“We initiated the investigation once we received files from a partner of ours who wanted to remain anonymous. We soon understood that we were dealing with one of the most widespread cyberespionage campaigns that we had ever encountered,” Kaspersky’s chief malware expert, Vitaly Kamlyuk, told CNews in January 2013.


In February FireEye published an analysis of a new malware program that had penetrated Adobe Reader. FireEye had researched these incidents in conjunction with the Hungarian company CrySys Lab.

The attackers had sent out malicious PDF documents containing information about a human rights seminar (ASEM), details of Ukraine’s foreign policy and also NATO member countries’ plans. The victims of MiniDuke included government entities in Ukraine, Belgium, Portugal, Romania, the Czech Republic and Ireland; a research foundation in Hungary; and also a research institute, two research centers and a medical institution in the USA. Kaspersky Lab managed to identify a total of 59 victims in 23 countries.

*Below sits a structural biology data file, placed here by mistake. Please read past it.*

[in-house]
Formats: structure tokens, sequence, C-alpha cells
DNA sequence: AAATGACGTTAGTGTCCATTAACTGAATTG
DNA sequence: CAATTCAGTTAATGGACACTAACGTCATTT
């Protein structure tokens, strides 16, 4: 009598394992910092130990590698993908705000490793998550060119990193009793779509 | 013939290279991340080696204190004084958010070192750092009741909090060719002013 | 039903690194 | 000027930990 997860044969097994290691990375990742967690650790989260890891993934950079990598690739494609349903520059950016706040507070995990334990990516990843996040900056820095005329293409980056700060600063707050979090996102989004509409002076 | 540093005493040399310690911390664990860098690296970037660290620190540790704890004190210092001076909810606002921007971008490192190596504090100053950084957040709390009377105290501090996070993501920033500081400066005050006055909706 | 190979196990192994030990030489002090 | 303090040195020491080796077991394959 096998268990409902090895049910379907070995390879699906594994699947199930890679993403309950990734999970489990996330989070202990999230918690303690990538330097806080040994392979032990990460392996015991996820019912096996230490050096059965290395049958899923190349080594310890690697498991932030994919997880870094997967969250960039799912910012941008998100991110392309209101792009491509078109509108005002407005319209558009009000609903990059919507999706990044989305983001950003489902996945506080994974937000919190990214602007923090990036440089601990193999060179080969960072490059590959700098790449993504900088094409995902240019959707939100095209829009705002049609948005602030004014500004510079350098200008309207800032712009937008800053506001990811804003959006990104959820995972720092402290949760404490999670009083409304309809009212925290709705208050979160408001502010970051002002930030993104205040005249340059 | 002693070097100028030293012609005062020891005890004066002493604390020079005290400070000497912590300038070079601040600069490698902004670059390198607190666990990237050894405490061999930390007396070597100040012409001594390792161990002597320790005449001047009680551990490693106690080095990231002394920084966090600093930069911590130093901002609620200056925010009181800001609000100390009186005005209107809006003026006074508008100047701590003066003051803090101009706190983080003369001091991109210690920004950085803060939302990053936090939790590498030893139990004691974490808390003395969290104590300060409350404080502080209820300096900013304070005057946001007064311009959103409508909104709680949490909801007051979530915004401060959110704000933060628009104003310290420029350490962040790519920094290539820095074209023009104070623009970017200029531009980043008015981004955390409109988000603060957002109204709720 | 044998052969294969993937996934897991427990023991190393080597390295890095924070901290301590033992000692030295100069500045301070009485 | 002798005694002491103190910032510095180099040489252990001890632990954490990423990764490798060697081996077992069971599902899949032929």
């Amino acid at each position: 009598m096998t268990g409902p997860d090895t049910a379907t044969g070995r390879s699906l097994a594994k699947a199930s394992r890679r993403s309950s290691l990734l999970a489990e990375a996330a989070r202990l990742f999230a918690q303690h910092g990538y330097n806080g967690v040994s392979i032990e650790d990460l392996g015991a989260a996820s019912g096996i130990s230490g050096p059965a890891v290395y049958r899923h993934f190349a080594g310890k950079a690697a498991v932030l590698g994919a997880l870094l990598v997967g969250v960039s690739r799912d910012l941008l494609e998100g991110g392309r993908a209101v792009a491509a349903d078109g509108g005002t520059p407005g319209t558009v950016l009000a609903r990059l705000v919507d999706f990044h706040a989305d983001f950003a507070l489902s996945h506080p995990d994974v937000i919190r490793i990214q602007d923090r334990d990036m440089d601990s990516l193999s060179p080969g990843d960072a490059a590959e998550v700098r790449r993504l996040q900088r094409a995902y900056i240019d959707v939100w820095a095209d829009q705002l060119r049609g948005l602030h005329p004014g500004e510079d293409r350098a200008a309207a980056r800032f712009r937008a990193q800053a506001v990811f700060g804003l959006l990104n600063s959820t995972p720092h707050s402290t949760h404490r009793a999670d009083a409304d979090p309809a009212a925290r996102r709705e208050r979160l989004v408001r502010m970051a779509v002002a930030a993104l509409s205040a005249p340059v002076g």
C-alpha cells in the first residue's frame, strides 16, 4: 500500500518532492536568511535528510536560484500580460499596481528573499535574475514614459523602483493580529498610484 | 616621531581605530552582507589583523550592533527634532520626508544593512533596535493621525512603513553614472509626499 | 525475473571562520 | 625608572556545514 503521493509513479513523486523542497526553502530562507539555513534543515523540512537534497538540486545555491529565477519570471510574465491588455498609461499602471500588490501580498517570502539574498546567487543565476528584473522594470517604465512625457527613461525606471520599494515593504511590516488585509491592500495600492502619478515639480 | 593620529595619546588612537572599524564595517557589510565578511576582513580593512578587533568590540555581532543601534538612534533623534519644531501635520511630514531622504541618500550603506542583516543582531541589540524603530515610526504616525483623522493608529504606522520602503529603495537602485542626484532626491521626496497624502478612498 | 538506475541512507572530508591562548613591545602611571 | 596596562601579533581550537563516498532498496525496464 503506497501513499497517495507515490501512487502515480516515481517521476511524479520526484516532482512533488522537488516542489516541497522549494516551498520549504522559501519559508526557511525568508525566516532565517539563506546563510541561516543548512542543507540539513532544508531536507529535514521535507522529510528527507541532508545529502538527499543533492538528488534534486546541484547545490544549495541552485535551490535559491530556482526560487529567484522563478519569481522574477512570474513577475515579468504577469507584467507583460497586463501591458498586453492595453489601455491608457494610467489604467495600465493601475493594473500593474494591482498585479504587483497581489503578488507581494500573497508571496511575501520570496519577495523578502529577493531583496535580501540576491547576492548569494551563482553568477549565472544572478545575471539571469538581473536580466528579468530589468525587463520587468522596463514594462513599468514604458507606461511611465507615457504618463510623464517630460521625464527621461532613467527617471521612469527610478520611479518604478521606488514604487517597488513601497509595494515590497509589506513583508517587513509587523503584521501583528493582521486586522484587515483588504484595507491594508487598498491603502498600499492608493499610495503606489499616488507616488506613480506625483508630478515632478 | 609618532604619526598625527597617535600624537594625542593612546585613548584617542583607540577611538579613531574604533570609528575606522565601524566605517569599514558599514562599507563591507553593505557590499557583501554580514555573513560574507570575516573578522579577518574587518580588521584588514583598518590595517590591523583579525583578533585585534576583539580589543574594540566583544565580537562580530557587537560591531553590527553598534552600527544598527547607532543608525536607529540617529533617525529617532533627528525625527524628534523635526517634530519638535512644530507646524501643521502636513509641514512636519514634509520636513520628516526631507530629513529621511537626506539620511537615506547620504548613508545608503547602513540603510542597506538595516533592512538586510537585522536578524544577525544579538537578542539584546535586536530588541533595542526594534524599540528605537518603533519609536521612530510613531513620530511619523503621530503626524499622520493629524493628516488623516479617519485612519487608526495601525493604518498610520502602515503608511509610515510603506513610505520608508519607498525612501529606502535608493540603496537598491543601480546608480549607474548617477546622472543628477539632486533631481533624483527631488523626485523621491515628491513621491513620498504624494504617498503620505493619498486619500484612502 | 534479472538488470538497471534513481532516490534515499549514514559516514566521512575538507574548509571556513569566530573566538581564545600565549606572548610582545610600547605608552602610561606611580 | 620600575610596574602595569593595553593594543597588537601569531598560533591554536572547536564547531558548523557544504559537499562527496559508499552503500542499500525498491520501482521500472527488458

“This is a very unusual cyberattack,” said Eugene Kaspersky, Founder and CEO of Kaspersky Lab. “I remember this style of malicious programming from the end of the 1990s and the beginning of the 2000s. I wonder if these types of malware writers, who have been in hibernation for more than a decade, have suddenly awoken and joined the sophisticated group of threat actors active in the cyberworld. These elite, “old school” malware writers were extremely effective in the past at creating highly complex viruses, and are now combining these skills with the newly advanced sandbox-evading exploits to target government entities or research institutions in several countries.”